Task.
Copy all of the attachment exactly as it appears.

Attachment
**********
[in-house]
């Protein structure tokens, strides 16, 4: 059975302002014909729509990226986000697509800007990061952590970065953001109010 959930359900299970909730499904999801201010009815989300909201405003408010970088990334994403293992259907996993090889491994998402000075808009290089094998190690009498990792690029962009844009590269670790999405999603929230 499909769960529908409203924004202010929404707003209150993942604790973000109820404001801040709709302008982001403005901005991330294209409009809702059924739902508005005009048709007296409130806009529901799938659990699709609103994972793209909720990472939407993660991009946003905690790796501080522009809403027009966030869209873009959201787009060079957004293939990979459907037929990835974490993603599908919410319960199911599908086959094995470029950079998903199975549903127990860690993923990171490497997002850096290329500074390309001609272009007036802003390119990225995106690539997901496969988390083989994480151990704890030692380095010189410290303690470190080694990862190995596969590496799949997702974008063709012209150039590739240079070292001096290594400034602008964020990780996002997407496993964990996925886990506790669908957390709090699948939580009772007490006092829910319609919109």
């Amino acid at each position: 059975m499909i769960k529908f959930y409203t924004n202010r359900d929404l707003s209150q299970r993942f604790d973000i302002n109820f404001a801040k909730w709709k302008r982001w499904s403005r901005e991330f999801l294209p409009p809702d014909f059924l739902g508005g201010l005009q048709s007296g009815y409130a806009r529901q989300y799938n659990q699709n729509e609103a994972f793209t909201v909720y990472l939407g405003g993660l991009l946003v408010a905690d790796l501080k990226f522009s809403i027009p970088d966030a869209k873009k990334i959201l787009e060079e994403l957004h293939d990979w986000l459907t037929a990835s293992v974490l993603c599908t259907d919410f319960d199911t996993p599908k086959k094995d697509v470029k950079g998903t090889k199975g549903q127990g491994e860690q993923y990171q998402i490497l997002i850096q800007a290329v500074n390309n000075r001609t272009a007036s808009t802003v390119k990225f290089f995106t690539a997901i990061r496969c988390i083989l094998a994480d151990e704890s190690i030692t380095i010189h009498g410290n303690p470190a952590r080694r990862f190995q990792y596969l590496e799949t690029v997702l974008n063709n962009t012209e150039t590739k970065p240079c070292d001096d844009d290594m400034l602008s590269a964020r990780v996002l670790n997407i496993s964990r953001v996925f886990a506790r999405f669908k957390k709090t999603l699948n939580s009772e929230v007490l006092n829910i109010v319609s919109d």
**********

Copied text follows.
[in-house]
């Protein structure tokens, strides 16, 4: 059975302002014909729509990226986000697509800007990061952590970065953001109010 959930359900299970909730499904999801201010009815989300909201405003408010970088990334994403293992259907996993090889491994998402000075808009290089094998190690009498990792690029962009844009590269670790999405999603929230 499909769960529908409203924004202010929404707003209150993942604790973000109820404001801040709709302008982001403005901005991330294209409009809702059924739902508005005009048709007296409130806009529901799938659990699709609103994972793209909720990472939407993660991009946003905690790796501080522009809403027009966030869209873009959201787009060079957004293939990979459907037929990835974490993603599908919410319960199911599908086959094995470029950079998903199975549903127990860690993923990171490497997002850096290329500074390309001609272009007036802003390119990225995106690539997901496969988390083989994480151990704890030692380095010189410290303690470190080694990862190995596969590496799949997702974008063709012209150039590739240079070292001096290594400034602008964020990780996002997407496993964990996925886990506790669908957390709090699948939580009772007490006092829910319609919109």
């Amino acid at each position: 059975m499909i769960k529908f959930y409203t924004n202010r359900d929404l707003s209150q299970r993942f604790d973000i302002n109820f404001a801040k909730w709709k302008r982001w499904s403005r901005e991330f999801l294209p409009p809702d014909f059924l739902g508005g201010l005009q048709s007296g009815y409130a806009r529901q989300y799938n659990q699709n729509e609103a994972f793209t909201v909720y990472l939407g405003g993660l991009l946003v408010a905690d790796l501080k990226f522009s809403i027009p970088d966030a869209k873009k990334i959201l787009e060079e994403l957004h293939d990979w986000l459907t037929a990835s293992v974490l993603c599908t259907d919410f319960d199911t996993p599908k086959k094995d697509v470029k950079g998903t090889k199975g549903q127990g491994e860690q993923y990171q998402i490497l997002i850096q800007a290329v500074n390309n000075r001609t272009a007036s808009t802003v390119k990225f290089f995106t690539a997901i990061r496969c988390i083989l094998a994480d151990e704890s190690i030692t380095i010189h009498g410290n303690p470190a952590r080694r990862f190995q990792y596969l590496e799949t690029v997702l974008n063709n962009t012209e150039t590739k970065p240079c070292d001096d844009d290594m400034l602008s590269a964020r990780v996002l670790n997407i496993s964990r953001v996925f886990a506790r999405f669908k957390k709090t999603l699948n939580s009772e929230v007490l006092n829910i109010v319609s919109d």